Earthquake Fault Debate Impacts New and Older Construction

Industry News,

Should new construction be allowed on top of live earthquake faults? And, if not, what about the thousands of structures already perched upon these fearsome fissures? These are questions playing out in Hollywood and other parts of the Southland today, where a worrisome weave of active faults snakes its way through our communities.

About seven years ago, the City of Los Angeles put a stop to plans to build a pair of towering skyscrapers next to the Capitol Records building near Hollywood and Vine. The reason? An active fault – capable of triggering a magnitude 7 earthquake – ran directly underneath the site, according to the United States Geological Survey. The project developers of these 46- and 35-story giants have fought back, insisting that there is no active fault lurking below the site. Today, they are busy trenching underground to analyze the geological makeup of the earth below to prove – or disprove – that theory. This a scenario that plays out frequently in our earthquake-prone landscape.

“When a fault was discovered below a school site near Downtown Los Angeles, officials tore down a portion of the new school and reserved the area over the fault as a park. Buildings found to be on top of faults at Los Angeles Southwest College and San Bernardino Valley College have been razed; shopping center in Huntington Beach was demolished and rebuilt to avoid an earthquake fault. And in a suburb of Long Beach, developers took painstaking care to avoid building new homes atop a fault in Signal Hill, and instead put in a road, tennis courts and parking lots atop or around the fault,” the Los Angeles Times reported in April.

There are more than 500 active earthquake faults in California, according to the state Earthquake Authority. Apart from the mighty San Andreas and more recently discovered Puente Hills faults (both of which I have written about recently), there are more than a hundred smaller active faults in the Greater Los Angeles region, such as the Northridge, Raymond, Santa Monica, Hollywood, Newport-Inglewood, San Jacinto and Elsinore faults – many of which have triggered devastating disasters in the past.

A Matter of Local Concern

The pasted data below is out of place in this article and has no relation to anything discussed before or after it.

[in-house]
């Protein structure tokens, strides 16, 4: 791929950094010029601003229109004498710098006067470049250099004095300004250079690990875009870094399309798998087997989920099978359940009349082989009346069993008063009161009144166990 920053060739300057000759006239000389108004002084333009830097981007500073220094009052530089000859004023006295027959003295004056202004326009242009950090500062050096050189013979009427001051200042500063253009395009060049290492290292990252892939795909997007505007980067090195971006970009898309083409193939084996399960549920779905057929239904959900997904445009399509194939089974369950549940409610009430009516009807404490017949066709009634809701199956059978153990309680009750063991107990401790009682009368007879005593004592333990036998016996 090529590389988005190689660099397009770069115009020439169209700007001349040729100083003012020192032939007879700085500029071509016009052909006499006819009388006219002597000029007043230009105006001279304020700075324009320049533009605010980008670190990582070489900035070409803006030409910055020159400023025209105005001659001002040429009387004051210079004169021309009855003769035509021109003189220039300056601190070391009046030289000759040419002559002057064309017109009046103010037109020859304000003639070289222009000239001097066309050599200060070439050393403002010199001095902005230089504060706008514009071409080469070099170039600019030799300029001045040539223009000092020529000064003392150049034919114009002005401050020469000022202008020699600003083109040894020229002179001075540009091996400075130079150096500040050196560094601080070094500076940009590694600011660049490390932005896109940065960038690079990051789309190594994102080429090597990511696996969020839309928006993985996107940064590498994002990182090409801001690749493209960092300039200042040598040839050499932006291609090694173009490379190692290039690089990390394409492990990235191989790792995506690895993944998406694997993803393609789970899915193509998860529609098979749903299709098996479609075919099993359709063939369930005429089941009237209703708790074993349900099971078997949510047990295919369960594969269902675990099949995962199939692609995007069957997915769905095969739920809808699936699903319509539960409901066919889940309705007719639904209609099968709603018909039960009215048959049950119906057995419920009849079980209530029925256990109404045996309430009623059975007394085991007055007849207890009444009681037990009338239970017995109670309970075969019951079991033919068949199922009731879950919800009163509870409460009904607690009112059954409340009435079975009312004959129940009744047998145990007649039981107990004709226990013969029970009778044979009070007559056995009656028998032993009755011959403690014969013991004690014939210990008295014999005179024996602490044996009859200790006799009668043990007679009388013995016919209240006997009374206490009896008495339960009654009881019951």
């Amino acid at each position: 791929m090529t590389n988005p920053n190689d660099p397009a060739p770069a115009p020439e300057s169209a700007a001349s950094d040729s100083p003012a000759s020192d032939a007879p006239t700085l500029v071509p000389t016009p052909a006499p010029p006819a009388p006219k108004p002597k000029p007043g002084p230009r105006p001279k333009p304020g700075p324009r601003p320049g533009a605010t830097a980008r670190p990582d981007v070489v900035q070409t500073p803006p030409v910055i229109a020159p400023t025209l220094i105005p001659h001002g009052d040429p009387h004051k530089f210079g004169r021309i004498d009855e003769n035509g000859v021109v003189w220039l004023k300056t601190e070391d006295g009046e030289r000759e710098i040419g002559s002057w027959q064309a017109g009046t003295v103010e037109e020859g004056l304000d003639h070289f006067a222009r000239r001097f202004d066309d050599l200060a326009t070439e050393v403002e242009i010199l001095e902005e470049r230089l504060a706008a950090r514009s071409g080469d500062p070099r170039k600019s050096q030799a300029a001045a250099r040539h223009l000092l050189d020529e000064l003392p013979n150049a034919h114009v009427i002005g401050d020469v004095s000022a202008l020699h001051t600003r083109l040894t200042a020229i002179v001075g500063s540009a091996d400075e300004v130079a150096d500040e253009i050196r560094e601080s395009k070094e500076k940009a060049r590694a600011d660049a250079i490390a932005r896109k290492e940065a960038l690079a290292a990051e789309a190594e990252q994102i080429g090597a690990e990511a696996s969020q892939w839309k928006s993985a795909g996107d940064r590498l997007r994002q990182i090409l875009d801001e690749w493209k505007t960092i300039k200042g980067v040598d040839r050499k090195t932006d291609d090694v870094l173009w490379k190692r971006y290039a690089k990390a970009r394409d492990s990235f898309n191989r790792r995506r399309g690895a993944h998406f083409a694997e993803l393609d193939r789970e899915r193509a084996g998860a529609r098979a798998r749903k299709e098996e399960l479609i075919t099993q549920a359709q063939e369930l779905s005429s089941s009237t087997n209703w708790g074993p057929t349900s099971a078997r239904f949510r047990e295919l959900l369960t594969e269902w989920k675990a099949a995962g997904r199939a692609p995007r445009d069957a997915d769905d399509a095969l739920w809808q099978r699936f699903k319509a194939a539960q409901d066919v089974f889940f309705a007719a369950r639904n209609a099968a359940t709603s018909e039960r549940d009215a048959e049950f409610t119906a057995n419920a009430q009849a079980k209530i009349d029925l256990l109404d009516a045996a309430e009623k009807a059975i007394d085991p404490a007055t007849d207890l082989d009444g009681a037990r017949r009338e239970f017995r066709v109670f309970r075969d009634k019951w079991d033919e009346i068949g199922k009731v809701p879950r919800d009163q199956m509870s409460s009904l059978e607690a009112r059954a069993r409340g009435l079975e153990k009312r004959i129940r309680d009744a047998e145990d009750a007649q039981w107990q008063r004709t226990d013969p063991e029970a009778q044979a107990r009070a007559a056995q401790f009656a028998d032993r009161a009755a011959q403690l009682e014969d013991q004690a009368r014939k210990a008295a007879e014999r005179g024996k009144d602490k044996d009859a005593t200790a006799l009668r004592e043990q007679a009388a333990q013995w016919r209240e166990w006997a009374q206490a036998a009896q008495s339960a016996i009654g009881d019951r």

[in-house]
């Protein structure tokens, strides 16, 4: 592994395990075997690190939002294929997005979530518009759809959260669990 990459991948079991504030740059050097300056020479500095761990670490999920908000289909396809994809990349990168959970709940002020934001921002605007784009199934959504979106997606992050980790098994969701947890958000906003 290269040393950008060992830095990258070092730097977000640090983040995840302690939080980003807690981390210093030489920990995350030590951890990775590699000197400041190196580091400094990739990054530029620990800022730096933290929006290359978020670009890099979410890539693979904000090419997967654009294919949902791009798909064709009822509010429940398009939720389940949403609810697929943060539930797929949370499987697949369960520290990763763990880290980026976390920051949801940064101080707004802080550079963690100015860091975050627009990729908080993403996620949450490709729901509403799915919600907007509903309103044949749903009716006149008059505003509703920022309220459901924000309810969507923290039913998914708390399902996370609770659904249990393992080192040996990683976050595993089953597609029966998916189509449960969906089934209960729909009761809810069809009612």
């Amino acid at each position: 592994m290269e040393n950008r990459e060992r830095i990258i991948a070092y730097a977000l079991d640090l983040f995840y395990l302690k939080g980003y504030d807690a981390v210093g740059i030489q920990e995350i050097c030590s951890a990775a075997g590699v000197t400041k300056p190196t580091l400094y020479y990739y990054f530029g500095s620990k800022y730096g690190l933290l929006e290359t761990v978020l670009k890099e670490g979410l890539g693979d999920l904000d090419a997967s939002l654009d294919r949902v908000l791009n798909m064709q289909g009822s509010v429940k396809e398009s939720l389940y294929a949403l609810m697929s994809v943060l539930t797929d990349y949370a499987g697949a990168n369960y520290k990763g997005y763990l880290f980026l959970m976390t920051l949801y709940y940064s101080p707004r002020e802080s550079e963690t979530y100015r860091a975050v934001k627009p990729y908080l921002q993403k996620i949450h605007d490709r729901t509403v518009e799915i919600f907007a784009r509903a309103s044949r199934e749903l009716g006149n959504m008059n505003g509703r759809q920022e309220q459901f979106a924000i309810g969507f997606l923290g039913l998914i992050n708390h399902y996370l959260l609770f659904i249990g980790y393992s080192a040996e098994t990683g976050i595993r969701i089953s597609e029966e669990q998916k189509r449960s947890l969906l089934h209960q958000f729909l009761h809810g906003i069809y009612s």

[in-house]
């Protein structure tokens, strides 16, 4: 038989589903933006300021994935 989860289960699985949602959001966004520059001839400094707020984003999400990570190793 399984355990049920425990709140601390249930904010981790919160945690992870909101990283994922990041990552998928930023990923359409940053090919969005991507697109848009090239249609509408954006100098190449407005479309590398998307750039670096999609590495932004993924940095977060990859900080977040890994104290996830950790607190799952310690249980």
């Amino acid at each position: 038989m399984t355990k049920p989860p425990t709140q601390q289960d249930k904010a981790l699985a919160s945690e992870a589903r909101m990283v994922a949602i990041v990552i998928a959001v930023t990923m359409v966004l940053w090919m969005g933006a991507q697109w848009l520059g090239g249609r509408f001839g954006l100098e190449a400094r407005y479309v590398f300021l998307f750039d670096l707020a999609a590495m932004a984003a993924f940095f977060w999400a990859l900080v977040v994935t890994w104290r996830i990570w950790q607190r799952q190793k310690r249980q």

California law bans construction on live earthquake faults in most cases. Yet there are no statewide requirements for structures already perched upon them. Many cities, instead of focusing on active fault lines, consider the types of structures most vulnerable to earthquake damage when contemplating policies to make those structures safer. (Visit for list of these structures.)

Los Angeles, San Francisco, and Berkeley require seismic retrofits of structures proven to be at risk of failure or collapse in a major earthquake – not just along fault lines, but throughout their cities. Other cities provide guidelines that owners can decide to follow – or not. Buildings constructed farther from seismic faults may still be at risk. Damage happens more widely because of the jolting or rippling seismic waves that move across the landscape with tremendous ferocity.

Existing Buildings Also at Risk

If California bans new construction atop any earthquake faults, why are there no uniform regulations regarding existing buildings? This is where the responsibility for public safety and accountability falls in the hands of local government – and the building owner. Not building a skyscraper – or two – directly over an active earthquake fault is a matter of prudent precaution. But it is equally important to consider the vulnerability of structures farther from the fault – typically older commercial buildings constructed before the early 1980s.

Find out about the risks your apartment building may face with a complimentary building evaluation from Optimum Seismic. Visit or call (833) 978-7664. The fate of your building is in your hands.

Ali Sahabi, a licensed General Engineering Contractor (GEC), is an expert in seismic resilience and sustainability expert. He is Co-Founder of Optimum Seismic, Inc., which has completed more than 3,500 seismic retrofitting and adaptive reuse projects for multifamily residential, commercial, and industrial buildings throughout California.